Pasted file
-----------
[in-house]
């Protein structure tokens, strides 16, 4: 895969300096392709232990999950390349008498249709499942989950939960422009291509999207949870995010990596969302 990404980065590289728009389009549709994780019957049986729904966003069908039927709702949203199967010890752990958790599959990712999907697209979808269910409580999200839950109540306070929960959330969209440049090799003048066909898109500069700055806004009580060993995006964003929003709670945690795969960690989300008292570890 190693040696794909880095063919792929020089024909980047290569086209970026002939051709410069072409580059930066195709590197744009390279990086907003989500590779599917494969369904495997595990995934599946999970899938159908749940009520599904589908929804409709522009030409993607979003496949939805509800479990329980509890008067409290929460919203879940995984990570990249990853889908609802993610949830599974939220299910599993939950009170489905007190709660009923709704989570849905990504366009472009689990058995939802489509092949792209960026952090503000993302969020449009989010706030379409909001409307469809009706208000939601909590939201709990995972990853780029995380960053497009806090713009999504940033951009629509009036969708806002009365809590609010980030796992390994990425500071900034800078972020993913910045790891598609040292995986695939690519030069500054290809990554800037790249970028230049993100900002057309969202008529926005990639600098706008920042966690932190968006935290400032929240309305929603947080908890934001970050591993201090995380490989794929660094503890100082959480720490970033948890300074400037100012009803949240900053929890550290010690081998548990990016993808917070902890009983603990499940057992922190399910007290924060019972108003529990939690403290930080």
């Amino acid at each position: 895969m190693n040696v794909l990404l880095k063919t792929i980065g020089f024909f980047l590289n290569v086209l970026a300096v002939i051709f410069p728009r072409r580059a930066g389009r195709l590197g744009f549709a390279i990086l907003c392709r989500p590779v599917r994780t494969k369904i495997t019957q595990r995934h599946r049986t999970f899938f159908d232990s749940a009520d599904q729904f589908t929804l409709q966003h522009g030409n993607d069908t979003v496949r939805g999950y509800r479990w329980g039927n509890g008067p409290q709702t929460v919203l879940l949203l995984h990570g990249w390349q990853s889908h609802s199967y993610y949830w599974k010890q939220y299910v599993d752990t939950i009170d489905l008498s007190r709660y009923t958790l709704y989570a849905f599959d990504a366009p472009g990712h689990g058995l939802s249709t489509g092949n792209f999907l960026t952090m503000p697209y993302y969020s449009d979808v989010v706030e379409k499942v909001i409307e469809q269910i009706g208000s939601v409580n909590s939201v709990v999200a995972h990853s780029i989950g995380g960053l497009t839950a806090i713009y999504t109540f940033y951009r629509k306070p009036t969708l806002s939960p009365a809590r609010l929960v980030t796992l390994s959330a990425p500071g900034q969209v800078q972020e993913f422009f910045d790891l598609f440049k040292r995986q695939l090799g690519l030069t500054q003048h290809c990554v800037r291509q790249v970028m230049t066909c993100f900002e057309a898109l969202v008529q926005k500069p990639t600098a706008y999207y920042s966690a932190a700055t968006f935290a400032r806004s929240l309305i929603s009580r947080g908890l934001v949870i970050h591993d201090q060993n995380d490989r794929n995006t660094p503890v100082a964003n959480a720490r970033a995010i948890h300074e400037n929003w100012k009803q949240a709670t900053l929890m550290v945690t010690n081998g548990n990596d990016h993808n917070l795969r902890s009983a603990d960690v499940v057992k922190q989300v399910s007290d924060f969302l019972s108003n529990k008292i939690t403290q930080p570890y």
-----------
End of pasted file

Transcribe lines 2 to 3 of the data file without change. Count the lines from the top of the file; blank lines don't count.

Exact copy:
């Protein structure tokens, strides 16, 4: 895969300096392709232990999950390349008498249709499942989950939960422009291509999207949870995010990596969302 990404980065590289728009389009549709994780019957049986729904966003069908039927709702949203199967010890752990958790599959990712999907697209979808269910409580999200839950109540306070929960959330969209440049090799003048066909898109500069700055806004009580060993995006964003929003709670945690795969960690989300008292570890 190693040696794909880095063919792929020089024909980047290569086209970026002939051709410069072409580059930066195709590197744009390279990086907003989500590779599917494969369904495997595990995934599946999970899938159908749940009520599904589908929804409709522009030409993607979003496949939805509800479990329980509890008067409290929460919203879940995984990570990249990853889908609802993610949830599974939220299910599993939950009170489905007190709660009923709704989570849905990504366009472009689990058995939802489509092949792209960026952090503000993302969020449009989010706030379409909001409307469809009706208000939601909590939201709990995972990853780029995380960053497009806090713009999504940033951009629509009036969708806002009365809590609010980030796992390994990425500071900034800078972020993913910045790891598609040292995986695939690519030069500054290809990554800037790249970028230049993100900002057309969202008529926005990639600098706008920042966690932190968006935290400032929240309305929603947080908890934001970050591993201090995380490989794929660094503890100082959480720490970033948890300074400037100012009803949240900053929890550290010690081998548990990016993808917070902890009983603990499940057992922190399910007290924060019972108003529990939690403290930080």
């Amino acid at each position: 895969m190693n040696v794909l990404l880095k063919t792929i980065g020089f024909f980047l590289n290569v086209l970026a300096v002939i051709f410069p728009r072409r580059a930066g389009r195709l590197g744009f549709a390279i990086l907003c392709r989500p590779v599917r994780t494969k369904i495997t019957q595990r995934h599946r049986t999970f899938f159908d232990s749940a009520d599904q729904f589908t929804l409709q966003h522009g030409n993607d069908t979003v496949r939805g999950y509800r479990w329980g039927n509890g008067p409290q709702t929460v919203l879940l949203l995984h990570g990249w390349q990853s889908h609802s199967y993610y949830w599974k010890q939220y299910v599993d752990t939950i009170d489905l008498s007190r709660y009923t958790l709704y989570a849905f599959d990504a366009p472009g990712h689990g058995l939802s249709t489509g092949n792209f999907l960026t952090m503000p697209y993302y969020s449009d979808v989010v706030e379409k499942v909001i409307e469809q269910i009706g208000s939601v409580n909590s939201v709990v999200a995972h990853s780029i989950g995380g960053l497009t839950a806090i713009y999504t109540f940033y951009r629509k306070p009036t969708l806002s939960p009365a809590r609010l929960v980030t796992l390994s959330a990425p500071g900034q969209v800078q972020e993913f422009f910045d790891l598609f440049k040292r995986q695939l090799g690519l030069t500054q003048h290809c990554v800037r291509q790249v970028m230049t066909c993100f900002e057309a898109l969202v008529q926005k500069p990639t600098a706008y999207y920042s966690a932190a700055t968006f935290a400032r806004s929240l309305i929603s009580r947080g908890l934001v949870i970050h591993d201090q060993n995380d490989r794929n995006t660094p503890v100082a964003n959480a720490r970033a995010i948890h300074e400037n929003w100012k009803q949240a709670t900053l929890m550290v945690t010690n081998g548990n990596d990016h993808n917070l795969r902890s009983a603990d960690v499940v057992k922190q989300v399910s007290d924060f969302l019972s108003n529990k008292i939690t403290q930080p570890y």